July was quite a busy month for TVR. We started this month off by having a very successful collaborative meetup with the Triad Art & Tech Meetup group based out of Greensboro. Triad Art & Tech hosted the meeting and John Moore, a co-founder of the group, provided an awesome presentation about the current state of virtual and augmented reality in art mediums and installments.
Permission has been granted by John Moore for us to share the contents of his presentation along with his writings about the different mediums through which we can experience the combination of art and virtual reality. From this point forward, in discussing the Triad Art & Tech’s presentation I will be paraphrasing or directly quoting off of the writings and presentation of John Moore.
First John presented us with a Virtual Experience of Solitary Confinement that was produced by The Guardian. It was an interactive piece that combines journalism with an artistic interperation of life in solitary confinement that is available on YouTube in a 360 degree Video.
“Osmose” was one of the earlier integrations between virtual reality and art. It was created in 1995 by Char Davies and used a head-mounted display and vest to track the user’s breathing. Movement in the virtual environment was dictated by the way the user breathed and leaned, similar to scuba-diving.
“After GTA V” was a piece created by Rachel Rossin as part of the “Lossy” exhibition which mixed traditional 2D art with virtual reality pieces. Rossin describes herself as a “co-conspirator” with the VR physics engine she uses to create her work. These pieces were created by taking stills of sunsets from GTA V, putting them in VR, applying cloth dynamics, and inverting gravity. Allowing them to become distorted. Rossin then takes screenshots of these works and puts them into traditional paintings.
“I Came and Went as a Ghost in Hand” is another piece created by Rachel Rossin that uses photogrammetry to capture objects from her home and her paintings. These exist as fragmented meshes in a blank space. The environments begin to decay as you move, reflecting the entropy of memory and moments in one’s life.
“Nature Abstration” is a piece created by Matteo Zamagni where the viewer sits in a glass box with analog projected images appearing around them. In the VR environment, the viewer visits 3 “planets” with fractal patterns generated through use of Google’s deepdream software.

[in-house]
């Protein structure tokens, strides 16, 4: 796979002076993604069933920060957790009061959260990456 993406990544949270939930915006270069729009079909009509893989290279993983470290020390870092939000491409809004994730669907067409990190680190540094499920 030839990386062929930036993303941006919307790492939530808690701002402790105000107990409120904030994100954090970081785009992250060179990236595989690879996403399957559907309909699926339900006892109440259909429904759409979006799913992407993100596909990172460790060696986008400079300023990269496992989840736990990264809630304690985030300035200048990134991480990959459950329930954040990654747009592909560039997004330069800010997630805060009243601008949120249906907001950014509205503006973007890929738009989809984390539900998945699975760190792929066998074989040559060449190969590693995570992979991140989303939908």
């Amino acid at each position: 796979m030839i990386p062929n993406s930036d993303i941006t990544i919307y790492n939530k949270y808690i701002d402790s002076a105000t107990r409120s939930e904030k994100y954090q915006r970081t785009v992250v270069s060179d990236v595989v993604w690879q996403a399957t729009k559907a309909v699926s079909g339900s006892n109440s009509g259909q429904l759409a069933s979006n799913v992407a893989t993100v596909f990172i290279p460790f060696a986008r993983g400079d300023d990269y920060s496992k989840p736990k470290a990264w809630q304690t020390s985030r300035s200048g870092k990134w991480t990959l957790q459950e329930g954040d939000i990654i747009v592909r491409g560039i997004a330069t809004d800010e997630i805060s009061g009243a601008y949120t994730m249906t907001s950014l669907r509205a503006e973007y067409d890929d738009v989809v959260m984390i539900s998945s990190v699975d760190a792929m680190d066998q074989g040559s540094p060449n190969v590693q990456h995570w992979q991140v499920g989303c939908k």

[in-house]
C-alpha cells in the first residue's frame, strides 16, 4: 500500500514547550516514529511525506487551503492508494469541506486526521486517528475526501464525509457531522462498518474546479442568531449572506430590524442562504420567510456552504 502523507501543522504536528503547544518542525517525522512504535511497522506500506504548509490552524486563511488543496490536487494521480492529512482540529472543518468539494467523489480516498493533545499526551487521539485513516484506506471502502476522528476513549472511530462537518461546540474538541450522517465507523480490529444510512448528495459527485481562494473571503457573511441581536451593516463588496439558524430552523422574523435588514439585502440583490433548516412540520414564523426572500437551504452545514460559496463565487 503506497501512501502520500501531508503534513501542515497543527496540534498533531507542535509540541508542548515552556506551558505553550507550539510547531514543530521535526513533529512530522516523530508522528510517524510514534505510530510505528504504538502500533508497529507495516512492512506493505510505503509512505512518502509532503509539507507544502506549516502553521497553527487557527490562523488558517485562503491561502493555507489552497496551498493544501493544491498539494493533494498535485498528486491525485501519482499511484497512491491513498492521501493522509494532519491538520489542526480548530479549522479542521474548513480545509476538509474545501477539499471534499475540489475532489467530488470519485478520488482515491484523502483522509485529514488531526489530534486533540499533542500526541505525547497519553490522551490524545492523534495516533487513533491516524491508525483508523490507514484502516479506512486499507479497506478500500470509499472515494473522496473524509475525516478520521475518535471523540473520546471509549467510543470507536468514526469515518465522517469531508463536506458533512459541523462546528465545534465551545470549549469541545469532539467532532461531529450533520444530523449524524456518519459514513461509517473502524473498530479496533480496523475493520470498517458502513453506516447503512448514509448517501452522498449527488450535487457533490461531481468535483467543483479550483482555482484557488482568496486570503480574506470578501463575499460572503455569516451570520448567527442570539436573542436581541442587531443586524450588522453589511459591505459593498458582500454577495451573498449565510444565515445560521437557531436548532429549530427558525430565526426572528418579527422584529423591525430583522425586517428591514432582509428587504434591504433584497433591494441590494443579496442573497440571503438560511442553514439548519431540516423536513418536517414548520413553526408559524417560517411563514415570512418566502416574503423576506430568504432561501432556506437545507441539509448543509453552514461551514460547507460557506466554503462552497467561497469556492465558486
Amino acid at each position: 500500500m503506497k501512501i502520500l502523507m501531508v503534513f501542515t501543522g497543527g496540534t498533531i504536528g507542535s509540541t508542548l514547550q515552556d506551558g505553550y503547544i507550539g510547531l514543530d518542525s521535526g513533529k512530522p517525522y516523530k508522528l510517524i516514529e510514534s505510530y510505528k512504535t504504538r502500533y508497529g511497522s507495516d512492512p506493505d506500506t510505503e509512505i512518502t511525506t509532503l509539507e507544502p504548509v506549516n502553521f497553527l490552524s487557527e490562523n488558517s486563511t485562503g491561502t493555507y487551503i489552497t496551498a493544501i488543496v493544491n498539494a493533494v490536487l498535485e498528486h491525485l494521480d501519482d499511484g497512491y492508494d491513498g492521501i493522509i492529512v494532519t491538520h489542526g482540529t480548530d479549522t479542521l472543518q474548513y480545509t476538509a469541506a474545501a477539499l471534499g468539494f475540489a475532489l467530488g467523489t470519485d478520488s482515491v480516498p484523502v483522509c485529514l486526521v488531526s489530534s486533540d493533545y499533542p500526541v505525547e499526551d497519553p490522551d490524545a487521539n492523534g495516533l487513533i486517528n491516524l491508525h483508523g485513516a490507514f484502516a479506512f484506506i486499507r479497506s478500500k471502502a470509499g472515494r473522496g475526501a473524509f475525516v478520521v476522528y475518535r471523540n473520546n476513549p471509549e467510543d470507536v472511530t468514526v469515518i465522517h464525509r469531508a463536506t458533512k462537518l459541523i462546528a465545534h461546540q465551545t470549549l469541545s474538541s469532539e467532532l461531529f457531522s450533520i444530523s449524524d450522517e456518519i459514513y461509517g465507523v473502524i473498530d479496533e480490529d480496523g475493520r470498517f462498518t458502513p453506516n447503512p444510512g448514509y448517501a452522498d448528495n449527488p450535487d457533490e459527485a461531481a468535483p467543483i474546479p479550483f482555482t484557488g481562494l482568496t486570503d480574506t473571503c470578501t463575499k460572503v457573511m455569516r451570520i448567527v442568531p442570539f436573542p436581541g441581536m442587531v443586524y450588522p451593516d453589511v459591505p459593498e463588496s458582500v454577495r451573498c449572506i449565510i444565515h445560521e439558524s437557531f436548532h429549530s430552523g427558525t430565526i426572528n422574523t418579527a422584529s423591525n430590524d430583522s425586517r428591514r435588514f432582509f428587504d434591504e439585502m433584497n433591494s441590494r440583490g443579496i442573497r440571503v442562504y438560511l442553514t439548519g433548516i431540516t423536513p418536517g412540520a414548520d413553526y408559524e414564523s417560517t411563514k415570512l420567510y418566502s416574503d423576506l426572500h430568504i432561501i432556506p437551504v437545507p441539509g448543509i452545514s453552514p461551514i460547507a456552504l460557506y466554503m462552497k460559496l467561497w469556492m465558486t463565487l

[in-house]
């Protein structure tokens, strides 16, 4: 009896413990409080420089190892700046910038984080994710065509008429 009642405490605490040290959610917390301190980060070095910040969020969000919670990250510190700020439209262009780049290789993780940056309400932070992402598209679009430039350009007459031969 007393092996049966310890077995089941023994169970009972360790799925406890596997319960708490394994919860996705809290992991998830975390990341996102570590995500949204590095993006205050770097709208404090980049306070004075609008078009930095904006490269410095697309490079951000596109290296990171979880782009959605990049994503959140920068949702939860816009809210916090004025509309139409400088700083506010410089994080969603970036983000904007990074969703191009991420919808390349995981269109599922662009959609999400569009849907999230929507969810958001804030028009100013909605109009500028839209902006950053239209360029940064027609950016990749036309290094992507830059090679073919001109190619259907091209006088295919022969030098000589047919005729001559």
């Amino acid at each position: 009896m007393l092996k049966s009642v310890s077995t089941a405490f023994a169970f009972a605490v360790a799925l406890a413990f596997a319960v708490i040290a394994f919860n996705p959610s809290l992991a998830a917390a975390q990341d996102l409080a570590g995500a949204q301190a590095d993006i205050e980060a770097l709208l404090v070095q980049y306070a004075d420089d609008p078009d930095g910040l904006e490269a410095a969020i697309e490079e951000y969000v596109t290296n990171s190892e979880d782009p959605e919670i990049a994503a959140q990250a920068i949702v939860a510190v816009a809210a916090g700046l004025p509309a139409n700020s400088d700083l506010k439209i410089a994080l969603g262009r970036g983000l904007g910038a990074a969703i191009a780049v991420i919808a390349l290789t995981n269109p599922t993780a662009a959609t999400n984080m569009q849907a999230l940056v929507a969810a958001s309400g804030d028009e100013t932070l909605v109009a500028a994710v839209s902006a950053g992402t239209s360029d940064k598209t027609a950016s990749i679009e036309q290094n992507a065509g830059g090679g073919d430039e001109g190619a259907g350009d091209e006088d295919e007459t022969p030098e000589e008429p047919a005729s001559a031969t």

As of right now the most popular tools available for integrations between art and virtual reality are : Google Tilt Brush, Paintlab, SculptVR, and the Unreal Engine.
Thank you again to John & Karen of the Triad Art & Tech Meetup group for sharing their resources, enthusiasm, and workspace with TVR.
For our second meetup of the month we went back mostly to business as usual. We had a great turnout, saw quite a few new faces, and still had the same delicious pizza. We kicked off the meetup with a presentation by Matias Silva about Virtual Reality and video games. Going over the early fumbling steps in virtual reality with the Virtual Boy in 1995 and leading up to the latest news about the Sony PS4 VR capabilities.
Video games have helped keep the vision of virtual reality alive, but has also lead to some companies feeling it’s “gimmicky”. Matias helped explain to us that what were perceived as failures during the 90’s with certain consoles, were more of just inopportune launches and poor marketing strategies. With all of the past experience that Sony & Nintendo have with Virtual and Augmented reality it will be exciting to see the future of console gaming forever changed.
After a brilliant presentation from Matias we opened up the floor and really had some fun. One of our own participants, Michael Oder, allowed us to demonstrate his upcoming game CyberThreat on the HTC Vive. While the game is about to hit the Vive shop in Beta form, we had the opportunity to get an early sneak peek at a fantastic virtual reality first person shooter.
Thank you to all participants that came to our two meetups this past month, and of course a HUGE thank you to our two guest presenters John Moore and Matias Silva. We would also like to thank Michael Oder for allowing our group an early access demonstration of his upcoming game, and Brian from Unofficial Cardboard for bringing his “swag bag” of headsets to hand out to our new members. As always, we look forward to seeing you next month!